2 2 EOG-P 0 3 2 EOG-J 4 6 EOG-P 1 EOG-J 2 3 EOG-J 16 Scan for e Scan for t Scan for s Scan for h Scan for ‘space’
This provides compression by involving the 9 symbols 0, 1, 2, 3, 4, 6 and 16, in addition to EOG-P and EOG-J, which is a smaller set to code than the 11 symbols 1 to 8, plus 16, EOG-P and EOG-J, without Run Length coding.
Following on from the description of Run Length Coding, it can be seen in more detail how the wraparound method would work in combination with Run Length Coding (RLC). The use of the wraparound method, however, is not to be limited to use with Run Length coding by the examples which follow.
However, to continue the present example, to eliminate the EOG symbol, it is noticed that the final position of ‘e’ is 6 and the first position of ‘t’ is 1. Coding a run length of 2 following the final ‘e’ may at first sight seem impractical or impossible because by signalling that position 8 is to be passed, it carries the data to position 9 in a data set that has only 8 positions, but in this example we interpret 9 as being the same as 1, i.e. the beginning of the data which is the first position of ‘t’. More generally, in this example, whenever we signal a run length r, which causes r+1 to be added to a current position p, knowing that the length of the data is L, we may interpret the new position not simply as p+r+1 but instead as mod (p+r+1, L), i.e. the integer remainder after p+r+1 is divided by L. If p+r+1 is less than or equal to L this is the same as p+r+1. If p+r+1 is greater than L this ‘wraps around’ back into the data set. In this example, we may assume the ‘wrap’ re-enters the data once only, but for a large value of r, it might wrap around more than once. For example, this might be used to indicate that one or more symbol strings are to be skipped over in an embodiment where the order of symbol strings is predetermined. For example, a run of 11 after 6 will also move to position 1, but by passing once completely over the data which might indicate that a symbol string is to be jumped. When p+r+1 is greater than L, the number of wraps would be the integer quotient:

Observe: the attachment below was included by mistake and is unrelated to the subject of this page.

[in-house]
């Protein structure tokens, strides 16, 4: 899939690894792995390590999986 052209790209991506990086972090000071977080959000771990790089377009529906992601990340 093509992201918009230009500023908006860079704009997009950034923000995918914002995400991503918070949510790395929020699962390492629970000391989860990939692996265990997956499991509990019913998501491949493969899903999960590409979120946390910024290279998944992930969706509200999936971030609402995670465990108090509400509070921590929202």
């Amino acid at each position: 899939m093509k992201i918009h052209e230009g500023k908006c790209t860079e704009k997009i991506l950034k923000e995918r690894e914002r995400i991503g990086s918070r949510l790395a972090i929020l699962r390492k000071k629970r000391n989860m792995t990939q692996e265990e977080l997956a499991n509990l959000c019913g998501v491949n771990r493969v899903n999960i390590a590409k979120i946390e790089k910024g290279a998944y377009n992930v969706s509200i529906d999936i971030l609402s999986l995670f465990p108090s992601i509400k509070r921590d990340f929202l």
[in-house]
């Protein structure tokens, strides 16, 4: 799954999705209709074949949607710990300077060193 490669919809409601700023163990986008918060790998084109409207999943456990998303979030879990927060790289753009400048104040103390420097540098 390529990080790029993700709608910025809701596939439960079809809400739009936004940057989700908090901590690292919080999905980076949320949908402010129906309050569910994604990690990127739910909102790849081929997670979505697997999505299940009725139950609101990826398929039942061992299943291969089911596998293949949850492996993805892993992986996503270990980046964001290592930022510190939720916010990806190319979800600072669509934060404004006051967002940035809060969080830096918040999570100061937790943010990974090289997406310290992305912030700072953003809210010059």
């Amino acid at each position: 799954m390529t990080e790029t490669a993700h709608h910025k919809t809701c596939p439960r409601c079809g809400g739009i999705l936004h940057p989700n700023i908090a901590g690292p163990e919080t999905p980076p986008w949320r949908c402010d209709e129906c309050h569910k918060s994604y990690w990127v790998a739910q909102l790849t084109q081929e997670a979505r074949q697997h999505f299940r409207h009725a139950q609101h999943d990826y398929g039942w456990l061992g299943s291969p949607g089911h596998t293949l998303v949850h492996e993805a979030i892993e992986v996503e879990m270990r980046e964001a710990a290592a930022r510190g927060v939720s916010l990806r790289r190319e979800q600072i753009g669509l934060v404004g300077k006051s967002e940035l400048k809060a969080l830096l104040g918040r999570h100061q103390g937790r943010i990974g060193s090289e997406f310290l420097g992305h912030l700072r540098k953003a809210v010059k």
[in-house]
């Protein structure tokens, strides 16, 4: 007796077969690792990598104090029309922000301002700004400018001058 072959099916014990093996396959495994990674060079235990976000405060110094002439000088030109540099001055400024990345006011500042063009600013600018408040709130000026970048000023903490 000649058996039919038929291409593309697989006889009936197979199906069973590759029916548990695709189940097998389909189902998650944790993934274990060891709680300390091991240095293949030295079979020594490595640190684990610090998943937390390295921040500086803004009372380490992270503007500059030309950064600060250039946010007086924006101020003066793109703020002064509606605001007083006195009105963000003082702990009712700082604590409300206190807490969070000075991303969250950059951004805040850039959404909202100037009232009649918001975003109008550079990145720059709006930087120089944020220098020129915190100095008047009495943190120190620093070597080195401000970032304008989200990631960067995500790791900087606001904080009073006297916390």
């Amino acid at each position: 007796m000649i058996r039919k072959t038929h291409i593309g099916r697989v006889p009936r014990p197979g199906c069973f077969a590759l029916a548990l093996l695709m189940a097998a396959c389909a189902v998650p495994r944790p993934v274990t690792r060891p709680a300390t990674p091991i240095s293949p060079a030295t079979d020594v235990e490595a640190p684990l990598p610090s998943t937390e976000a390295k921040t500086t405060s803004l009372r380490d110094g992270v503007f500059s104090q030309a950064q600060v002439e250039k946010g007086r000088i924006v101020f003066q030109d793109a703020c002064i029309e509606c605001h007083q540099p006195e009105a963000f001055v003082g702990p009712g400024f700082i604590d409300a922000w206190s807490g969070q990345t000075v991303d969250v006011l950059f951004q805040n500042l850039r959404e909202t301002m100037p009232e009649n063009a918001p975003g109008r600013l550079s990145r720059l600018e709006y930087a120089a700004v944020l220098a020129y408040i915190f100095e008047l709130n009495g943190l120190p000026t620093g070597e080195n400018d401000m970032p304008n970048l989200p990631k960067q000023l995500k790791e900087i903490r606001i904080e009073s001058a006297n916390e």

And the number of symbol strings jumped past or ‘passed over’ is one less than this, i.e.:
It should be noted that the new position reached in this example is mod(p+r+1, L) as previously stated. Of course, claimed subject matter is not limited to this example embodiment or to any one particular embodiment. This example is simply an illustration for explanatory purposes. Many other potential embodiments are intended to be included within the scope of claimed subject matter.